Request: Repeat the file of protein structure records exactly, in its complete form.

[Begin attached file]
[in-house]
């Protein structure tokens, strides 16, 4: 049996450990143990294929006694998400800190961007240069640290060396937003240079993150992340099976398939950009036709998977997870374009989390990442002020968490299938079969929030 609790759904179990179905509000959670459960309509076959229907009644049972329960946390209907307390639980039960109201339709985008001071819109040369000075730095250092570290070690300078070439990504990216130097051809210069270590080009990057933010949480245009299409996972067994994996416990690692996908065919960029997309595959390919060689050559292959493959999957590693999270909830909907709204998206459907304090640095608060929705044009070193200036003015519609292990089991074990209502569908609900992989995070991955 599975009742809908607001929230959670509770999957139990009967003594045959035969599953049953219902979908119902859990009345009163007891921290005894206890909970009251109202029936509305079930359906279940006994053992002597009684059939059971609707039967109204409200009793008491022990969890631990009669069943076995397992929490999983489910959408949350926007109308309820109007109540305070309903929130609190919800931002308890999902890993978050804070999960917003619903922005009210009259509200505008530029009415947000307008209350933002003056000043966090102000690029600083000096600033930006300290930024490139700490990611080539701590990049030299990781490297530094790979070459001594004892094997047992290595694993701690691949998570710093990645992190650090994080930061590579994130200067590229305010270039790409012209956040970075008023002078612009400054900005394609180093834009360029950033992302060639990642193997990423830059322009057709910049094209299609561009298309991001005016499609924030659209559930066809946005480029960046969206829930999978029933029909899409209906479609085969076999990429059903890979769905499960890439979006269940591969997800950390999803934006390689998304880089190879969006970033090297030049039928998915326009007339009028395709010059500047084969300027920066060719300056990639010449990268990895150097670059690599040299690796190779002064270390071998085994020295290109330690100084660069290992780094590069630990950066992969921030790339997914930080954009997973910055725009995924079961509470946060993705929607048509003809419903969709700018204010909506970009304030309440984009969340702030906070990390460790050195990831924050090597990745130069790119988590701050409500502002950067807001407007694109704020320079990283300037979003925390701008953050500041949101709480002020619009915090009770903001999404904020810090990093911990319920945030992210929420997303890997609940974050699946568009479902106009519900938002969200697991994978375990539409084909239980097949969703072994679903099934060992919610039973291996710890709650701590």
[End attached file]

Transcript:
[in-house]
């Protein structure tokens, strides 16, 4: 049996450990143990294929006694998400800190961007240069640290060396937003240079993150992340099976398939950009036709998977997870374009989390990442002020968490299938079969929030 609790759904179990179905509000959670459960309509076959229907009644049972329960946390209907307390639980039960109201339709985008001071819109040369000075730095250092570290070690300078070439990504990216130097051809210069270590080009990057933010949480245009299409996972067994994996416990690692996908065919960029997309595959390919060689050559292959493959999957590693999270909830909907709204998206459907304090640095608060929705044009070193200036003015519609292990089991074990209502569908609900992989995070991955 599975009742809908607001929230959670509770999957139990009967003594045959035969599953049953219902979908119902859990009345009163007891921290005894206890909970009251109202029936509305079930359906279940006994053992002597009684059939059971609707039967109204409200009793008491022990969890631990009669069943076995397992929490999983489910959408949350926007109308309820109007109540305070309903929130609190919800931002308890999902890993978050804070999960917003619903922005009210009259509200505008530029009415947000307008209350933002003056000043966090102000690029600083000096600033930006300290930024490139700490990611080539701590990049030299990781490297530094790979070459001594004892094997047992290595694993701690691949998570710093990645992190650090994080930061590579994130200067590229305010270039790409012209956040970075008023002078612009400054900005394609180093834009360029950033992302060639990642193997990423830059322009057709910049094209299609561009298309991001005016499609924030659209559930066809946005480029960046969206829930999978029933029909899409209906479609085969076999990429059903890979769905499960890439979006269940591969997800950390999803934006390689998304880089190879969006970033090297030049039928998915326009007339009028395709010059500047084969300027920066060719300056990639010449990268990895150097670059690599040299690796190779002064270390071998085994020295290109330690100084660069290992780094590069630990950066992969921030790339997914930080954009997973910055725009995924079961509470946060993705929607048509003809419903969709700018204010909506970009304030309440984009969340702030906070990390460790050195990831924050090597990745130069790119988590701050409500502002950067807001407007694109704020320079990283300037979003925390701008953050500041949101709480002020619009915090009770903001999404904020810090990093911990319920945030992210929420997303890997609940974050699946568009479902106009519900938002969200697991994978375990539409084909239980097949969703072994679903099934060992919610039973291996710890709650701590």